- Title: Muaythai, cheerleading granted provisional Olympic status
- Date: 6th December 2016
- Summary: LAUSANNE PALACE HOTEL
- Embargoed: 21st December 2016 20:03
- Keywords: IOC Lausanne Executive Board Olympics Mark Adams
- Location: LAUSANNE, SWITZERLAND
- City: LAUSANNE, SWITZERLAND
- Country: Switzerland
- Reuters ID: LVA0055BQXGLJ
- Aspect Ratio: 16:9
- Story Text: The martial art of muaythai and cheerleading, with its strong youth appeal, received provisional recognition as Olympic sports by the International Olympic Committee on Tuesday (December 6).
The two sports will now be able to tap into some IOC funding and take part in a number of programmes, including athlete development and anti-doping. They take the number of recognized Olympic sports to 37.
At the end of their three-year provisional recognition period, they can apply to become part of the Olympic Games sports programme.
"Muaythai is an organization with 135 affiliated national federations, and nearly 60 of those are recognized by their respective Olympic national committees, they have nearly 400,000 registered athletes," said IOC Sports Director Kit McConnell following the decision of the IOC Executive Board.
"The international cheer union (ICU), it has over 100 national federations affiliated, and nearly 4.5 million registered athletes," McConnell added.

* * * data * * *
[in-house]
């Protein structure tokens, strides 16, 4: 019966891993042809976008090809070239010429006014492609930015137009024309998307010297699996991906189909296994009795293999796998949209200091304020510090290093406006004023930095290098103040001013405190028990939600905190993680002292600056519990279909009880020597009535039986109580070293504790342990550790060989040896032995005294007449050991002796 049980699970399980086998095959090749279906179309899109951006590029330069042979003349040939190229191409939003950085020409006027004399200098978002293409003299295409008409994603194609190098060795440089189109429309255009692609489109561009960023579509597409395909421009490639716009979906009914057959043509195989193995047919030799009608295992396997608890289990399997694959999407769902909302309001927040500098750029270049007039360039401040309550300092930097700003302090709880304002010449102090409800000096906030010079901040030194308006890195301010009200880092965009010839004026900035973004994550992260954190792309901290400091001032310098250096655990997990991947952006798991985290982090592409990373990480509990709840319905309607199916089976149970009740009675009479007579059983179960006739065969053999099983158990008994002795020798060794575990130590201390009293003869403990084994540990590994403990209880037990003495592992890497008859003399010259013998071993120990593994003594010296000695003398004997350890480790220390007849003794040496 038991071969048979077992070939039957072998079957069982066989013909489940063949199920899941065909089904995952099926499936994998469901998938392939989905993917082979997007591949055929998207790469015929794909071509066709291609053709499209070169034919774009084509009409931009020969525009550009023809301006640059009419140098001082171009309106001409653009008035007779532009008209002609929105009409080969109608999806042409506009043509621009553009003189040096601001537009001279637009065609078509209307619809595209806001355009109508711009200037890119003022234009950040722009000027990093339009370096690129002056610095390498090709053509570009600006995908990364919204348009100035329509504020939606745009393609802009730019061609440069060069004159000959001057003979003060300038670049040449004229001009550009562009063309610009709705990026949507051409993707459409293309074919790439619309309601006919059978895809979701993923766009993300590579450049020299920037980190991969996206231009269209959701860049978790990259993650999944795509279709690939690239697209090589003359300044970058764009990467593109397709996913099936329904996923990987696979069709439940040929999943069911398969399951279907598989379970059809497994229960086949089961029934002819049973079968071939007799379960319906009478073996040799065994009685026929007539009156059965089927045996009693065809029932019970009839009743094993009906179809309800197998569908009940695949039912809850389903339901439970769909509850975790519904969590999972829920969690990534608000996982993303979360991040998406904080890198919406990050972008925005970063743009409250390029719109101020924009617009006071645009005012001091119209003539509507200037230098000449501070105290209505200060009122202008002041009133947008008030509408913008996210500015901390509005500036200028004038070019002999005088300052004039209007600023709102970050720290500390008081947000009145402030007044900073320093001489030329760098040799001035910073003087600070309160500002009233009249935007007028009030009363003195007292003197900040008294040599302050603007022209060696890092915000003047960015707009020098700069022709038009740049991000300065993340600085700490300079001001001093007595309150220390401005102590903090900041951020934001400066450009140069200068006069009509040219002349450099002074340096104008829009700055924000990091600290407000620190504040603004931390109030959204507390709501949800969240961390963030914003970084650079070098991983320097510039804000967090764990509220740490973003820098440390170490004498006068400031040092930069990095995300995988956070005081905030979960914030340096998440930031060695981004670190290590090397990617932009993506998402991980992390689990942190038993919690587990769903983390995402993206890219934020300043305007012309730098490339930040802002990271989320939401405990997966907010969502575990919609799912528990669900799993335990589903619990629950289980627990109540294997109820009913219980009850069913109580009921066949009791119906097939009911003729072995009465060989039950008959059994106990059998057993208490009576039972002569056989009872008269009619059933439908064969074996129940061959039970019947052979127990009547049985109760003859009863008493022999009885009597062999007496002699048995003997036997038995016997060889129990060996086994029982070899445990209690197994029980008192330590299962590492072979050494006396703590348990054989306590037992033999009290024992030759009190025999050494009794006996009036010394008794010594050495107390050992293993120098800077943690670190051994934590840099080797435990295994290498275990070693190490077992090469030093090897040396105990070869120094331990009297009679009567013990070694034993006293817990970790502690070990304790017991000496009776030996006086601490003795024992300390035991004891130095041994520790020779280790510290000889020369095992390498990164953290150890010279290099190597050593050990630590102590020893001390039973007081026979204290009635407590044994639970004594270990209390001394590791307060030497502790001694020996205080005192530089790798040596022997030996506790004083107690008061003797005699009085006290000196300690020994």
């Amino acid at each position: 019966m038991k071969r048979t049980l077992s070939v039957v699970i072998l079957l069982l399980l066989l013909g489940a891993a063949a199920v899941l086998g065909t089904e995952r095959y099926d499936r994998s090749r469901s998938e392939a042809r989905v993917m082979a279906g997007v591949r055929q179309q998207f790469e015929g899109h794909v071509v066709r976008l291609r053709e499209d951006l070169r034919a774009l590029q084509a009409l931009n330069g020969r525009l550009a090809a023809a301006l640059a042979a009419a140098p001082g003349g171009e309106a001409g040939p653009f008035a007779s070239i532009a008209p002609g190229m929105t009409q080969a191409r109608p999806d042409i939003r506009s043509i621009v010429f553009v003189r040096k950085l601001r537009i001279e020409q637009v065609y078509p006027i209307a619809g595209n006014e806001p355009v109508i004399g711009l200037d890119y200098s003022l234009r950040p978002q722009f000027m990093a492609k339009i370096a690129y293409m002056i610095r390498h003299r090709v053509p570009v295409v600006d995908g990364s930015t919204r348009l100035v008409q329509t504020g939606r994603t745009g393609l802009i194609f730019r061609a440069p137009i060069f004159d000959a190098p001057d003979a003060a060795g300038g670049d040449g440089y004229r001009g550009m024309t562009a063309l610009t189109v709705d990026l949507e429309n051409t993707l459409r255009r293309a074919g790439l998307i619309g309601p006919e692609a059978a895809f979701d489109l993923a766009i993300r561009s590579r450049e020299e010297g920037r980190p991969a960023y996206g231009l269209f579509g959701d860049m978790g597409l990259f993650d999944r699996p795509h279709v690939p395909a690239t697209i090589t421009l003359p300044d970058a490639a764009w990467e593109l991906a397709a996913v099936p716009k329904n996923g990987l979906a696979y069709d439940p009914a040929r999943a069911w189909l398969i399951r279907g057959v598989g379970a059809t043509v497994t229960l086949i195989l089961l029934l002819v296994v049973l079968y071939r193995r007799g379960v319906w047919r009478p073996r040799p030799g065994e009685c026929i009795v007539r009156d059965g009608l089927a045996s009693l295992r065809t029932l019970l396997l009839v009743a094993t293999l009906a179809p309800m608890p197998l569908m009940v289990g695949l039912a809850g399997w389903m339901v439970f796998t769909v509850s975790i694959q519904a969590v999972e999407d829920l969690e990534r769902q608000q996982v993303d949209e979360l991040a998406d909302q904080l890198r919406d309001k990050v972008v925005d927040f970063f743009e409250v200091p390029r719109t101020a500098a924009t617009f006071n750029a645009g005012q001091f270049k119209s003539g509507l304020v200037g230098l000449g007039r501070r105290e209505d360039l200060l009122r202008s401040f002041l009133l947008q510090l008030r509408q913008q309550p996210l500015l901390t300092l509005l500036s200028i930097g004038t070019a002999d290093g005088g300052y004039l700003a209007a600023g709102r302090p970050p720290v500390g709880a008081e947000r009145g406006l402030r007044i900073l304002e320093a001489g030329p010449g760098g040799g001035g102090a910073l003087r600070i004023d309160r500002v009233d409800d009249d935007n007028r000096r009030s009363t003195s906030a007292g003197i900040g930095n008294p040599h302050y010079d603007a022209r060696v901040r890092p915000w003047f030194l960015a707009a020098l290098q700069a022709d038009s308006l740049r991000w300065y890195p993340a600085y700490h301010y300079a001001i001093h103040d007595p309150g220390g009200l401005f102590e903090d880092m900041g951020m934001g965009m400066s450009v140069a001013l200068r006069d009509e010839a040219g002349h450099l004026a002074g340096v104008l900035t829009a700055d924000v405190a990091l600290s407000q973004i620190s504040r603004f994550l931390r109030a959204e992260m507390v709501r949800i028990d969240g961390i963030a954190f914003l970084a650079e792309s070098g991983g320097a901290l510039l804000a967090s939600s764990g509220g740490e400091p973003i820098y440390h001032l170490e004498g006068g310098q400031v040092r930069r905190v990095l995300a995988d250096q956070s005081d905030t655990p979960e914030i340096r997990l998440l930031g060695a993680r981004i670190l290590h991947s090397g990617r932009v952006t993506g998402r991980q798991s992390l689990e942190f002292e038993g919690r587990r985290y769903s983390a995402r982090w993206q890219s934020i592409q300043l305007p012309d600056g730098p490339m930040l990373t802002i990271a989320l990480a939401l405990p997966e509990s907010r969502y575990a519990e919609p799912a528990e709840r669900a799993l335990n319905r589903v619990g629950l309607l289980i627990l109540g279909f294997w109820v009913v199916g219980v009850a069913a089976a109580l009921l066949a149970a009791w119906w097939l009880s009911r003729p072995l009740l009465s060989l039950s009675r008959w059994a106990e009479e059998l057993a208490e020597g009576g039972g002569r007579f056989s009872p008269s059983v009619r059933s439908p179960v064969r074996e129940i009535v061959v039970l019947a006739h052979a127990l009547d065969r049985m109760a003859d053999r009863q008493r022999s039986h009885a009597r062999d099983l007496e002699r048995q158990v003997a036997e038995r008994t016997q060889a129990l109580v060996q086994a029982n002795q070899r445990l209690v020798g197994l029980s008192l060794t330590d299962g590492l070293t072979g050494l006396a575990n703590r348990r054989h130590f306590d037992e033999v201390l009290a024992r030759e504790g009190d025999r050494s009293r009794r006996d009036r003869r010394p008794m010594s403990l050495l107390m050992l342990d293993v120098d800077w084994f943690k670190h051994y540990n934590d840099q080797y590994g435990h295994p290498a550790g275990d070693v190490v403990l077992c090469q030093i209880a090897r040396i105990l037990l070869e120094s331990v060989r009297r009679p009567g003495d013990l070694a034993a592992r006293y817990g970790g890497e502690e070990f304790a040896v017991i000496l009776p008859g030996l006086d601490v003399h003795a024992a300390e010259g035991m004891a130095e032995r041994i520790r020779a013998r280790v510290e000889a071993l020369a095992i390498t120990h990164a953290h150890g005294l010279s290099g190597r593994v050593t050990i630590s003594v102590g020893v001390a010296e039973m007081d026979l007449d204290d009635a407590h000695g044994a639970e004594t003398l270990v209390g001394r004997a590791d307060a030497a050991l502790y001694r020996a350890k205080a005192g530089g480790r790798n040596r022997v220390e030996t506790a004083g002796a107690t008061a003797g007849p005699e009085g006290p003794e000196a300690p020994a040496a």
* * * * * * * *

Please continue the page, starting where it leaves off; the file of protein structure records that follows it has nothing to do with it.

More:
"It is a sport with growing popularity, a strong youth focus in schools and universities and we noted that."
McConnell, who said 16 sports had applied for recognition, added that both muaythai and cheerleading would receive $25,000 a year as direct funding from the IOC.
While becoming part of the Olympic Games is a drawn-out seven-year progress, the IOC has changed the rules to allow host cities to introduce sports of their choice for a one-off appearance in the Games.
Tokyo, hosts of the 2020 Games, will have surfing, sport climbing and karate among the six new sports they have included in their Olympics.
In other Olympic news former Switzerland President Samuel Schmid has taken over an International Olympic Committee investigation into doping at the 2014 Sochi winter Olympics after French judge Guy Canivet resigned, the IOC said.
Canivet was appointed earlier this year to lead the IOC probe after revelations of widespread doping in Russia and systematic cheating during the 2014 Games by Russian athletes, who were allegedly helped by the country's secret service.
IOC spokesman Mark Adams said Canivet, a French Constitutional Court judge, had stepped down for "strong personal reasons".
Canivet offered to remain at the IOC's service and "give advice whenever needed", Adams said.
His investigation was focusing on allegations of government involvement in Russian doping during the Sochi Games.
The 69-year-old Schmid is a former president of the Swiss Confederation and ex-head of the federal council in charge of the army, population and sport.
Canivet's resignation comes just days before Canadian lawyer Richard McLaren publishes the second part of his report into Russian doping in London on Friday.
His first report in July triggered a partial ban of Russian athletes at the Rio de Janeiro Games.
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